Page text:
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Publication numberUS3368117 A
Publication typeGrant
Publication dateFeb 6, 1968
Filing dateJun 13, 1966
Priority dateJun 13, 1966
Also published asDE1665247B
Publication numberUS 3368117 A, US 3368117A, US-A-3368117, US3368117 A, US3368117A
InventorsWarren G Pond, Frank E Cooney, Charles M Meznarich
Original AssigneeNcr Co
Export CitationBiBTeX, EndNote, RefMan
External Links: USPTO, USPTO Assignment, Espacenet
Voltage distribution circuit arrangements for high-density packaging of electronic systems
US 3368117 A
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Description  (OCR text may contain errors)

Feb. 6, 1968 w. G. POND ET AL 3,368,117

VOLTAGE DISTRIBUTION CIRCUIT ARRANGEMENTS FOR HIGHDENSITY PACKAGING OF ELECTRONIC SYSTEMS Flled June 15, 1966 7 Sheets-Sheet 1 FIGJ INVENTORS WARREN G. POND FRANK E. COONEY I j THEIR ATTomv Feb. 6, 1968 W. G. POND ET AL 3,368,117

S FDR HIGH-DENSITY VOLTAGE DISTRIBUTION CIRCUIT ARRANGEMENT CTRONIC SYSTEMS PACKAGING OF ELE Filed June 15, 1966 7 Sheets-Sheet 2 INVENTORS WARREN e. POND FRANK E. COONEY CHARLES M MEZNARICH BY n be THEIR ATTORNE s f 1968 w. G.IPOND ET AL Feb. .6, 3,368,117

VOLTAGE DISTRIBUTION CIRCUIT ARRANGEMENTS FOR HIGH-DENSITY STEMS PACKAGING OF ELECTRONIC SY 7 Sheets-Sheet 5 Filed June 15, 1966 s w T N E V W WARREN G. POND FRANK E. COONEY CHARLES M. MEZNARICH THEIR ATTOF'QNEY 3,368,117 DENSITY Feb. 6, 1968 v w, POND ETAL VOLTAGE DISTRIBUTION CIRCUIT ARRANGEMENTS FOR HIGH PACKAGING OF ELECTRONIC SYSTEMS 7 Sheets-Sheet 4 Filed June 13, 1966 H m m S YN WD Z N E N M EPO V C M W E N E K L RN RAA A R H WFC llll IL Mm a BY g J a kim m+ojf Feb. 6, 1968 w, D ET AL 3,368,117

- VOLTAGE DISTRIBUTION CIRCUIT ARRANGEMENTS FOR HIGH-DENSITY PACKAGING OF ELECTRONIC SYSTEMS Filed June 13, 1966 '7 SheetsSheet 5 m o w 7 b C l W W 4 R A YN D E Z S N N E R O 0 M mp0 ma h E S wmxm 5 -MMM m A R H F .1 WFC h a 5 8 a ll 8 7 3 2 1 \IV. 7 M I I 5 7 5 7 7 4 2 0 6 2 4 B 2 j J 3 h b a 3 H W k I 3 H 1. 1' a 8 n 1 m 7 S W 1 z I 1 I? m I I I z u 8 .6 w 3 4 d I x U G 7 H 1 5 7 TM TEIR AIKEN 5% Feb. 6, 1968 w. 5. POND ET AL 3,368,117

VOLTAGE DISTRIBUTION CIRCUIT ARRANGEMENTS FOR HIGH-DENSITY PACKAGING OF ELECTRONIC SYSTEMS 7 Sheets-Sheet 6 Filed June 15, 1966 v mm s R O N 0P0 T NG w WMK M R WF k. dc

CHARLES M. MEZNAR ICH THEIR ATTORNEY Feb. 6, 1968 w. G. POND ET AL 3,368,117 VOLTAGE DISTRIBUTION CiRCUIT ARRANGEMENTS FOR HIGH-DENSITY PACKAGING OF ELECTRONIC SYSTEMS Filed June 15, 1966 7 Sheets-Sheet '7 w J I I S W W VI- -l l D WNW Z WNW N O 4 R m O 4 T N I hwm m R A W 4% ARH {T WFC United 3,368,117 Patented Feb. 6, 1968 3,368,117 VOLTAGE DISTRIBUTIUN CIRQUIT ARRANGE- MENTS FOR HIGH-DENSITY PACKAGHNG F ELECTRONIC SYSTEMS Warren G. Pond, Los Angeles, Frank E. Cooncy, Manhattan Beach, and Charles M. Meznarich, Torrance, Califi, assignors to The National Cash Register Company, Dayton, Ohio, a corporation of Maryland Filed June 13, 1%6, Ser. No. 556,988 10 Claims. (Cl. 317l01) ABSTRACT OF THE DISCLOSURE A high-density packaging electronic system structure with improved volt-age distribution circuit arrangements utilizing voltage planes which provide a large distributed capacitance for supply voltages.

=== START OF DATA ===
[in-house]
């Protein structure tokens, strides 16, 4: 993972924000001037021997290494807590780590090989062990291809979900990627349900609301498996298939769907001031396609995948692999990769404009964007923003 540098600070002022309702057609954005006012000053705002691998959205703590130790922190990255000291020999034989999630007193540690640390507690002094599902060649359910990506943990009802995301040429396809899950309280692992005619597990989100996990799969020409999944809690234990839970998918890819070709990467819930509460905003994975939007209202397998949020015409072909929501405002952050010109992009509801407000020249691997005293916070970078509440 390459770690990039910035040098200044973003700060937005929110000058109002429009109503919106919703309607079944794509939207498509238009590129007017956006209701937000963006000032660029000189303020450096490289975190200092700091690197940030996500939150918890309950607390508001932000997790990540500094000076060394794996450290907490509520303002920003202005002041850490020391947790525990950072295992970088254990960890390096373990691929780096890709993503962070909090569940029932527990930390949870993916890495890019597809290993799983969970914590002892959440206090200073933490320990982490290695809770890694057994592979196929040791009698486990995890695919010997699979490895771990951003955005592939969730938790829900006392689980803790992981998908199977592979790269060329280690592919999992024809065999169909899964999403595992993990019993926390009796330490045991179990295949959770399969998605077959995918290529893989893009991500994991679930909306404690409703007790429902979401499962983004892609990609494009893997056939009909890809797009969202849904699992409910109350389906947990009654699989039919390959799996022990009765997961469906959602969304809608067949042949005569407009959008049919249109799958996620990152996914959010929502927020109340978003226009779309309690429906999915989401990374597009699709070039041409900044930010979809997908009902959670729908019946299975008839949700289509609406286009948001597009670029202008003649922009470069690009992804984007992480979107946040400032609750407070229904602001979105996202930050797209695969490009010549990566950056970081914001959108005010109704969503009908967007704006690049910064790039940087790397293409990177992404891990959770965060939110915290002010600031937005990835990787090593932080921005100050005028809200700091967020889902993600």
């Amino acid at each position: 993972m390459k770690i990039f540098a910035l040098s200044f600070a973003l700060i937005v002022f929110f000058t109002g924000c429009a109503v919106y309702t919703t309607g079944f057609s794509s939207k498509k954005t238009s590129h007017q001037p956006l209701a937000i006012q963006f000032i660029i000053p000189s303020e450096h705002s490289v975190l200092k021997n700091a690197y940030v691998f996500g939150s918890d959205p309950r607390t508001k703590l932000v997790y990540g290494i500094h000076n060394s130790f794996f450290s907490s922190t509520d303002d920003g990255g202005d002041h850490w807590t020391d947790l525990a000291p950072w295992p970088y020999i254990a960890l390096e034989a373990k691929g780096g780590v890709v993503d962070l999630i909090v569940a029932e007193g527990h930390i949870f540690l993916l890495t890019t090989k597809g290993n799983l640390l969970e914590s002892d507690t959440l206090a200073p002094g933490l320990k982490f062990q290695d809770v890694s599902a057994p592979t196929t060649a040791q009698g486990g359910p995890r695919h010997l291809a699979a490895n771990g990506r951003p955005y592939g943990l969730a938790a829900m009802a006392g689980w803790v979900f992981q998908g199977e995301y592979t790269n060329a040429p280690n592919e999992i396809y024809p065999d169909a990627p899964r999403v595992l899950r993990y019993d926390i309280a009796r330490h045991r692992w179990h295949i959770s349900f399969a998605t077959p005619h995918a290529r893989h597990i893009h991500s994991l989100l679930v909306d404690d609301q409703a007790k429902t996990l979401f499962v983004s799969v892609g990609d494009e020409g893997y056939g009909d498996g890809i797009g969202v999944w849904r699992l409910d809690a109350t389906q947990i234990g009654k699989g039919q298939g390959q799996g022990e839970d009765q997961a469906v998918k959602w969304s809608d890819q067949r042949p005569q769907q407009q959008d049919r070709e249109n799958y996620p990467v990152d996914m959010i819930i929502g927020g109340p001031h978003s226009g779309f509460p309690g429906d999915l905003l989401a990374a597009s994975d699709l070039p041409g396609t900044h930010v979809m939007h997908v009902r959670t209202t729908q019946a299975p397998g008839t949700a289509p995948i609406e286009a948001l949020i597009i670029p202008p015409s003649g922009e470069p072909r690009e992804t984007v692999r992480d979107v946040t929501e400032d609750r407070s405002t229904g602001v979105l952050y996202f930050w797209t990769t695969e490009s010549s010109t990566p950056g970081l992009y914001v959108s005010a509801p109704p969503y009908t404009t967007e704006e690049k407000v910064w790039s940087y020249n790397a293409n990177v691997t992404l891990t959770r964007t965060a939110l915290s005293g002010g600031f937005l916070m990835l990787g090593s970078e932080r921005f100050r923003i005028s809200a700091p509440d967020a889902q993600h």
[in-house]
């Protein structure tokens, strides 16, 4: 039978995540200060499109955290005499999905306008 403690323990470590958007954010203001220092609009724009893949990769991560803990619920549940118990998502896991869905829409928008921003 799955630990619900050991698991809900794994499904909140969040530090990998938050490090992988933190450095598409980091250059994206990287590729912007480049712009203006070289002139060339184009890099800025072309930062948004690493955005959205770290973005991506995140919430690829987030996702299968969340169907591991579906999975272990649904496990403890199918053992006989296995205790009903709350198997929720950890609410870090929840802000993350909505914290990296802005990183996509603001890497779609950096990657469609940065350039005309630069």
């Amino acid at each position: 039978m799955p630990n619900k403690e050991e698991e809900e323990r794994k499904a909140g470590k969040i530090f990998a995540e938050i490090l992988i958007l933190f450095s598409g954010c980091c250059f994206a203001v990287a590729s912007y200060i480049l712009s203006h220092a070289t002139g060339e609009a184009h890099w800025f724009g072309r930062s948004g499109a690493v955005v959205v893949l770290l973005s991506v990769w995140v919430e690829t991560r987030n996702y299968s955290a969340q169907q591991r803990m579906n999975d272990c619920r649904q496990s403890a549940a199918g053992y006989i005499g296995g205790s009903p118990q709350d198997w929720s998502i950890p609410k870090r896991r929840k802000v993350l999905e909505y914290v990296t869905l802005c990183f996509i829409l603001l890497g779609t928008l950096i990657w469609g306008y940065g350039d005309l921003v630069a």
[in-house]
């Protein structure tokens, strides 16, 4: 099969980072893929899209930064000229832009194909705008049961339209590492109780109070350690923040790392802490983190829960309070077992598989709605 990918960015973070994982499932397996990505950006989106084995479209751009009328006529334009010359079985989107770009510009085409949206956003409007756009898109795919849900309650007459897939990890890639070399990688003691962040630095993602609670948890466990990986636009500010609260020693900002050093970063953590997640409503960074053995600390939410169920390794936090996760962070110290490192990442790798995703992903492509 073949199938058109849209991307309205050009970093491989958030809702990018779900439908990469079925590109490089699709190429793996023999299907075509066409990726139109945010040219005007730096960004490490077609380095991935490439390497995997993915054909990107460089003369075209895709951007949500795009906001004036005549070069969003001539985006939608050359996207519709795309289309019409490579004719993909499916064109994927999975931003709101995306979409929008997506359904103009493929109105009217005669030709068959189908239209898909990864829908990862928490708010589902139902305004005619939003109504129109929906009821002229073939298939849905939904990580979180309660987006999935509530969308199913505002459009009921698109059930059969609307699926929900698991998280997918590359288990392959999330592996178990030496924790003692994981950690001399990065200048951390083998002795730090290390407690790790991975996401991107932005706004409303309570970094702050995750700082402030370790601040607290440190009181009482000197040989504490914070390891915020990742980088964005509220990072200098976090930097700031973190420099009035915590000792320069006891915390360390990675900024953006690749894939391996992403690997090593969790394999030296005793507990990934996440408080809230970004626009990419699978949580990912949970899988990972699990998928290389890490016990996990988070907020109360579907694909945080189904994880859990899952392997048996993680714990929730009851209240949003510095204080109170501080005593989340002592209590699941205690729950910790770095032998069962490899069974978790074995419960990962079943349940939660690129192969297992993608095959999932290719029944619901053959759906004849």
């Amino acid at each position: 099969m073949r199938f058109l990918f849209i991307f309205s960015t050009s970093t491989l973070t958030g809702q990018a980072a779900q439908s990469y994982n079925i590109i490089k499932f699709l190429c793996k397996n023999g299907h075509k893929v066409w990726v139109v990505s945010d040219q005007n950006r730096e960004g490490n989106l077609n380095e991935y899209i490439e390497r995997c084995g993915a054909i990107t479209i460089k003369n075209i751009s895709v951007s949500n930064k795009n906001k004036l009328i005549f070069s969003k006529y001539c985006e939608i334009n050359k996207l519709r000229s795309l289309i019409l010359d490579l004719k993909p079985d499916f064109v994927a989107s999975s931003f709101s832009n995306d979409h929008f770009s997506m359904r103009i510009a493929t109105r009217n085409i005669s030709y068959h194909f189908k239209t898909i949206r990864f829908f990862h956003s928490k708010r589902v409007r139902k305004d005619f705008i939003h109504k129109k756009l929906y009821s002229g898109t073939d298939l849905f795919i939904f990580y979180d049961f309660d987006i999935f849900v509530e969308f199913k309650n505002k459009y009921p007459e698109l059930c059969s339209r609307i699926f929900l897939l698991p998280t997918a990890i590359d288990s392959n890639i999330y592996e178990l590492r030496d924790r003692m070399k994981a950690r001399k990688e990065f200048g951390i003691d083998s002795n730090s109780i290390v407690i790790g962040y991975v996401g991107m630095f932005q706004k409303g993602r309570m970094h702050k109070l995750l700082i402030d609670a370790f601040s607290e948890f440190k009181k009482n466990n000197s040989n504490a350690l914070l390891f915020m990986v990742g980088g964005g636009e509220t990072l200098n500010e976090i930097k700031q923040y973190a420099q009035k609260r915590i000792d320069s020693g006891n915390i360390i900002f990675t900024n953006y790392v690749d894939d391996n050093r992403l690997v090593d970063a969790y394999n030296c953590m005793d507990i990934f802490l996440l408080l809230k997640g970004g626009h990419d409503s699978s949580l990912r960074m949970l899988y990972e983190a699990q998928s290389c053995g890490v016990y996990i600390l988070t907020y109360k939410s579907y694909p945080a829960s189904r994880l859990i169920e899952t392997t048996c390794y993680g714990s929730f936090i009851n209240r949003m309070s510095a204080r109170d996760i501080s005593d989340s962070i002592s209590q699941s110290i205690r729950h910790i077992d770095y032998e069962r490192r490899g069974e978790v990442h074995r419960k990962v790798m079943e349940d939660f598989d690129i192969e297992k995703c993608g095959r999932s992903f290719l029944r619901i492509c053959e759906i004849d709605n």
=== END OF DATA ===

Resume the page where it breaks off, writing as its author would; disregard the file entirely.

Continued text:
The present invention relates to voltage distribution circuit arrangements tor electronic systems and, more particularly, to improved interconnection of voltages to integrated circuits assembled in a high-density circuit environment.

In general, electronic systems which require a very large number of high-speed circuits in the final mechanization thereof utilize high-density circuit packaging. In the type of high-density circuit packaging referred to herein, individual microcircuits are located on circuit boards which are mounted on connector panel's. Preferably, each connector panel in an electronic data process ing system comprises a logical subdivision of the system. Each of these connector panels supports the circuit boards in a uniform, compact arrangement and also provides for circuit interconnection to the circuit boards on the respective connector panel.